Rare Earths

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I am a Professor of Materials Engineering and a specialist in the electromagnetic properties of the rare earth minerals. What makes my case unique, apart from the weird and wholly inexplicable symptom I wish to describe, is that I am probably the only human, the only mammal or terrestrial organism, to ever come into such intimate contact with this specific alloy of the rarest of rare metals. My mind was on certain personal issues, rather than safety, when I arrived at the laboratory that day, and so I neglected the usual precautions, accidentally inhaling some of the strangely toxic fumes from the vacuum deposition oven. Nobody is to blame for my current condition but me.

            I am told by the neurologists and bio-chemists that the compound seems to have a morbid affinity for a protein which sheaths the neurons of my brain. One must recall that the human animal is first and foremost a large set of self-replicating molecules that manufacture proteins. The part of us which one might call the “mind” is, in fact, more of an electrical phenomenon that occurs atop this chemical substrate. How exactly the tiny atoms and molecules of the unique substance interact with the electro-chemical signals of the human brain is unknown to me, but they seem now to act as what I call “Probabilistic Receivers.”

            None of the people I see are really coherent any longer, and instead they exist in a fuzzy state of forever coming and going, of always being both here and there. They all have become outlandish fogs and smears around my bed, and I am never quite sure if I am speaking with an actual person or some quantum fragment of one.

            Our standard Copenhagen Interpretation of quantum mechanics gives the macroscopic observer, by its necessary participation in processes at that scale, a decided agency over the unfolding of the Universe. As a so-called probability wave propagates through space-time as a superposition of possibilities according to Schrödinger’s famous equation, it is the unavoidable interaction of the observation which collapses the wave, interfering with parts of itself by carrying on in all manners available to it, down to just one. You might say that the observer thus “chooses” reality.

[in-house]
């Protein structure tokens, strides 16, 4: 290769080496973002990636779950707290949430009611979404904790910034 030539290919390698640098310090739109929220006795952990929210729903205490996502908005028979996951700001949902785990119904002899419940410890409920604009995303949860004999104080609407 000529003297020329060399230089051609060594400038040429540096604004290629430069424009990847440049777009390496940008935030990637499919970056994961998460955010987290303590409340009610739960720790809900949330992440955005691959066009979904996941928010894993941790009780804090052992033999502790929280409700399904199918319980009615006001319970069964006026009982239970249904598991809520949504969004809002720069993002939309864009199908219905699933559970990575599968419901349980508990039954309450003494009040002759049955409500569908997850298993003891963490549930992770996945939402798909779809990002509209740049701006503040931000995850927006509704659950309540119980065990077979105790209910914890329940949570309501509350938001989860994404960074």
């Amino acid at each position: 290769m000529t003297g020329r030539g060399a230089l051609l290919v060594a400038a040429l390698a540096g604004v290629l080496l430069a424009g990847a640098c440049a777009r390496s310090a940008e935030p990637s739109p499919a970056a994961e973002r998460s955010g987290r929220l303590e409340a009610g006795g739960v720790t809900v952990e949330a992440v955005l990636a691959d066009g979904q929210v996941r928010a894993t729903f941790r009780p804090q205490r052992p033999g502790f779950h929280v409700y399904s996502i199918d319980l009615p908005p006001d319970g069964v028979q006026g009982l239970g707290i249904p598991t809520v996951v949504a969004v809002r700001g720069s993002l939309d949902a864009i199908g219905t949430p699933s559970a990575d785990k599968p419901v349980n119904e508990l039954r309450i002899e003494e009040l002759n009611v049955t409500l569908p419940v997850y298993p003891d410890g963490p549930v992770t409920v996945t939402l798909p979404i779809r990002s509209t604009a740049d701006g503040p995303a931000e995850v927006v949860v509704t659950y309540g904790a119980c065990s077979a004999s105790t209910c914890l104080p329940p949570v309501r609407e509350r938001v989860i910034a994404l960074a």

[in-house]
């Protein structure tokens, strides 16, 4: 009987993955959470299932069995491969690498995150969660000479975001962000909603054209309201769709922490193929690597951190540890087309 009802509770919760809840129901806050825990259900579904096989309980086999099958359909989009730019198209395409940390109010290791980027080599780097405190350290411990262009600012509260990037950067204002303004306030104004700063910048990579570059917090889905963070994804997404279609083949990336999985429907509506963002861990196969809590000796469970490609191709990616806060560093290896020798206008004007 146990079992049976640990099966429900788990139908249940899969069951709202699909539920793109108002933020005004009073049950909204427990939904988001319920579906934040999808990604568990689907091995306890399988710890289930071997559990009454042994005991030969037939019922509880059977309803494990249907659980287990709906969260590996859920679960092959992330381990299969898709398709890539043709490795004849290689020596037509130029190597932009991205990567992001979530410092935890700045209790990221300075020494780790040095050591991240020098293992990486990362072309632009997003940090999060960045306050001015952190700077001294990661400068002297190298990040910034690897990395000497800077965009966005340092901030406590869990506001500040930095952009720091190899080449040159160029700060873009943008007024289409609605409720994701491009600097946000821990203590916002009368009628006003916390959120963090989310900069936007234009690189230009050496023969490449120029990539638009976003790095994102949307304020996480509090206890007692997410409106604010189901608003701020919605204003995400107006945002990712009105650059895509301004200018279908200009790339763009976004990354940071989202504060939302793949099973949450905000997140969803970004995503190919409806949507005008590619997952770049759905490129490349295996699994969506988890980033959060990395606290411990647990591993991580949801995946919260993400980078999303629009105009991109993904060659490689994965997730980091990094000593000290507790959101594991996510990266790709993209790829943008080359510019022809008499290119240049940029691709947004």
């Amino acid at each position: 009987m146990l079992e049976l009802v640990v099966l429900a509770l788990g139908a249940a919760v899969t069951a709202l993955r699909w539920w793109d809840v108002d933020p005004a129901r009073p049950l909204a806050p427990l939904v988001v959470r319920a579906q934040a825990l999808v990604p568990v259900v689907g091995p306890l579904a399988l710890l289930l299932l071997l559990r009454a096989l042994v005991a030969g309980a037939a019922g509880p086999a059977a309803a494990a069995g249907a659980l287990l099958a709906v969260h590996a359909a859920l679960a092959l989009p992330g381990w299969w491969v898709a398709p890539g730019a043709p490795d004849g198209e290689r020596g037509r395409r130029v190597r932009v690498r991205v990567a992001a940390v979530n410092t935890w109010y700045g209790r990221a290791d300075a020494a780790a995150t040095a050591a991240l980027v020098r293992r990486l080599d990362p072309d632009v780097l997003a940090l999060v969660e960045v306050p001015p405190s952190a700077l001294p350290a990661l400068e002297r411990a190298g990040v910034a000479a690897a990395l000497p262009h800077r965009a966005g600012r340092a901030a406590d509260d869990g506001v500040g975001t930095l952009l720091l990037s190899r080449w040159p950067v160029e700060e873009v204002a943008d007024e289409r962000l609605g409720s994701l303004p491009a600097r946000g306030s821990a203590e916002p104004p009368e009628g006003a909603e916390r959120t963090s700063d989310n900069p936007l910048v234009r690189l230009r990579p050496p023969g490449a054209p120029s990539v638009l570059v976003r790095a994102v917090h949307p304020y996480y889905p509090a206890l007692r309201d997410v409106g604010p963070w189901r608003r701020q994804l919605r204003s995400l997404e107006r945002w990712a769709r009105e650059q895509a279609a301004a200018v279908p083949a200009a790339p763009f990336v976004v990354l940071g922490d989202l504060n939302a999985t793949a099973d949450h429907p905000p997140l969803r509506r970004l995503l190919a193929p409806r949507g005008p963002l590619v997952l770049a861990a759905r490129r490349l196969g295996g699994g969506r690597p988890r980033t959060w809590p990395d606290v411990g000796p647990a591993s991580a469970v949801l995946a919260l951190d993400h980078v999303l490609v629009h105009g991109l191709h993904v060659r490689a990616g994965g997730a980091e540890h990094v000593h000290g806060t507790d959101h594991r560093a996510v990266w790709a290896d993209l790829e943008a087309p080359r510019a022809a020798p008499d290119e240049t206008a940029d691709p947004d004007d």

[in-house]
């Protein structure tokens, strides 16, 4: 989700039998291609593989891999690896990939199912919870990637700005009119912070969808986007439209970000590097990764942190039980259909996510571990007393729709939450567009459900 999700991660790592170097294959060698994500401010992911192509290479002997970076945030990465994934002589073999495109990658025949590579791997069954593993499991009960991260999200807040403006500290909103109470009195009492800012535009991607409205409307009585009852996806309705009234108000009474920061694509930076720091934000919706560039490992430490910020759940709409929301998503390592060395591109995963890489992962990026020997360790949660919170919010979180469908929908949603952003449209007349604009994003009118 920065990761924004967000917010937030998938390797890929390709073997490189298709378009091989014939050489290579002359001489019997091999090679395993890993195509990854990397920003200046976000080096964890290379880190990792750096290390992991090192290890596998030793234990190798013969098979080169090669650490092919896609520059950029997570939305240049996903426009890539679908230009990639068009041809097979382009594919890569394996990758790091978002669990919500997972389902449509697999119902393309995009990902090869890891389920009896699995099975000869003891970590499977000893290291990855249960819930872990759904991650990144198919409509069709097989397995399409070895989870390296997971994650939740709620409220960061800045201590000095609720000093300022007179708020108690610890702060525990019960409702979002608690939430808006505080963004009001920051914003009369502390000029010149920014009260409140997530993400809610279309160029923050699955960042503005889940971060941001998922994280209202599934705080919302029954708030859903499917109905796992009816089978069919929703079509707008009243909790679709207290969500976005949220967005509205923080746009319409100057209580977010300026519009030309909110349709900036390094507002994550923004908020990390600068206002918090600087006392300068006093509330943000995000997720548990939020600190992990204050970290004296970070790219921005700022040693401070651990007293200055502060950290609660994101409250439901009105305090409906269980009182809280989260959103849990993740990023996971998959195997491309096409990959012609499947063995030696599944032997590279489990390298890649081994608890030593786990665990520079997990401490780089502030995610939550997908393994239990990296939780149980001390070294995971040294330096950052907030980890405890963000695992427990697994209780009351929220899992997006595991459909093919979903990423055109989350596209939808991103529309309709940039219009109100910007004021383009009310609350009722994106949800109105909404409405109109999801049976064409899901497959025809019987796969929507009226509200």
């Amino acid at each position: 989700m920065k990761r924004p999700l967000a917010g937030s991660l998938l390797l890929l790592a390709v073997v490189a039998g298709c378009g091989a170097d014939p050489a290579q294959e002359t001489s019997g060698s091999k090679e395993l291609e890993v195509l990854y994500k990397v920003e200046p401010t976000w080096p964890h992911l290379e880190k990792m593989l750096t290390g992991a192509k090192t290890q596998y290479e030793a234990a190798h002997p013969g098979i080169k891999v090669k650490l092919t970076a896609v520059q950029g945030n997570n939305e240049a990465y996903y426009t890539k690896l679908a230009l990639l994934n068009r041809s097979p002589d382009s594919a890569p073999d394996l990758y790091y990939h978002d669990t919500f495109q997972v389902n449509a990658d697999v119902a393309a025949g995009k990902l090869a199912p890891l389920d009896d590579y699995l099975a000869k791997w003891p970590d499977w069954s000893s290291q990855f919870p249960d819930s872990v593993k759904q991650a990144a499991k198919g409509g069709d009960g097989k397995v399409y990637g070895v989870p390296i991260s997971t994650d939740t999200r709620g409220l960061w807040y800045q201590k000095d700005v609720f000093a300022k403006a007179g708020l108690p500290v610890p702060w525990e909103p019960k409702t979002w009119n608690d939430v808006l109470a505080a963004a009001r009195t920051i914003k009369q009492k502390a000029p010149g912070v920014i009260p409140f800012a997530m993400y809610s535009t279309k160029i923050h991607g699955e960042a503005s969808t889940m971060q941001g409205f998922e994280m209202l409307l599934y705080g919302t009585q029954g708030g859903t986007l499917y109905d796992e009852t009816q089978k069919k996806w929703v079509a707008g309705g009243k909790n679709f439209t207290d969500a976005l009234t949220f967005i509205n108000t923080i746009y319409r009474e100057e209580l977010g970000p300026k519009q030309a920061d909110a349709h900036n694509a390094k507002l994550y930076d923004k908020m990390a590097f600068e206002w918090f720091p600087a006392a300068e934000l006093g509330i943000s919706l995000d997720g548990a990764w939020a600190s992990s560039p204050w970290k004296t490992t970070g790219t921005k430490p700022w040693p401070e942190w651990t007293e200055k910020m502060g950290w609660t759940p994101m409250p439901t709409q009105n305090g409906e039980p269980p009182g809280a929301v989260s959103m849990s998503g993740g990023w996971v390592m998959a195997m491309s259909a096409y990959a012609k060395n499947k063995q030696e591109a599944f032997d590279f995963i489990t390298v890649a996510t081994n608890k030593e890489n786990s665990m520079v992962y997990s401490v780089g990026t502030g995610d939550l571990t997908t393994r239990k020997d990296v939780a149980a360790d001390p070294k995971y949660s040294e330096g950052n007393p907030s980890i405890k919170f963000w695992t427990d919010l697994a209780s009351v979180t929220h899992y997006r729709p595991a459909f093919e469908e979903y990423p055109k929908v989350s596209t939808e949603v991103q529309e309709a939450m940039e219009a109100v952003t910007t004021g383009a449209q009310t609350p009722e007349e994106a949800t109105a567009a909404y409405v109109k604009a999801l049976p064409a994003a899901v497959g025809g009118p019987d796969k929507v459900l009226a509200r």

When the nurse comes to give me my medications, I can see a strange conglomeration of hairstyles, long and short, big and sleek, flips and bobs. One doctor seems to simultaneously sport a moustache, a beard, and a five o’clock shadow, all while being entirely clean shaven. My friend brings me chocolates, and flowers, and a teddy bear, and a magazine, when he arrives also empty handed. The words on the sympathy cards dance and morph as the phrasing of the sentiments expressed takes on all possible forms.

            A less held view is the “Many Worlds” interpretation, whereby the entire Universe bifurcates at every quantum decision that occurs, such that the potential worlds which exist within the probability wave are not entirely lost, but rather continue on through their own timelines, normally mutually exclusive of, and oblivious to, each other. This best describes my current condition, for I have seemingly gained the power of sight and experience of Probability Space, that nebulous totality some theorists call the 5th Dimension. I am perceptive of a sort of “quantum bleed,” as I call it, between timelines, perhaps based on some sort of tunnelling phenomenon between what otherwise might have been and what is.

            I know that I am a married man of fifty-nine with three children, and it is often that I have gone to embrace and kiss my wife only to find out that while we are still friends, this bit of her quantum wave has been divorced from me for twelve years. She was my high school sweetheart. We met in grad school. She lived across the street. She committed suicide shortly after the affair. At times my lab assistant rebuked my advances and it seems that my current personal issues evaporate in the cloud of the probable.

            Thus, my personal reality has become defocused. Actually, widened is possibly a better term for it now that I think of it. Whether it is due to my perception of something actual or QBism’s muddling of internal notions about reality seems to me a matter of splitting hairs. While this phenomenon seems to affect the world around me it has not affected my actual person, securely interned in the hospital, to quite the same degree. I am absolutely certain that I remain who I have always been.

            The most difficult part is seeing my loved ones from here. My son is studying chemistry, just as I had hoped. At the same time he is a garbage man in a far-off city. My daughters are happy, with one married and busy as an accountant and mother, the other returned from post-grad work at Princeton to be with me. I have no daughters. My only daughter cries. I think that my other daughter suffers from domestic abuse, as she seems to have a hint of blackened eyes, bruising, and a fat lip underlying her kind face. There sometimes appear at my bedside total strangers who call me “Dad.” I have asked these ersatz children of mine how their mother is doing, only to find out that she died of brain cancer seven years ago. My heart breaks from the grief in their eyes as they observe me struggle with the reality of unrealities.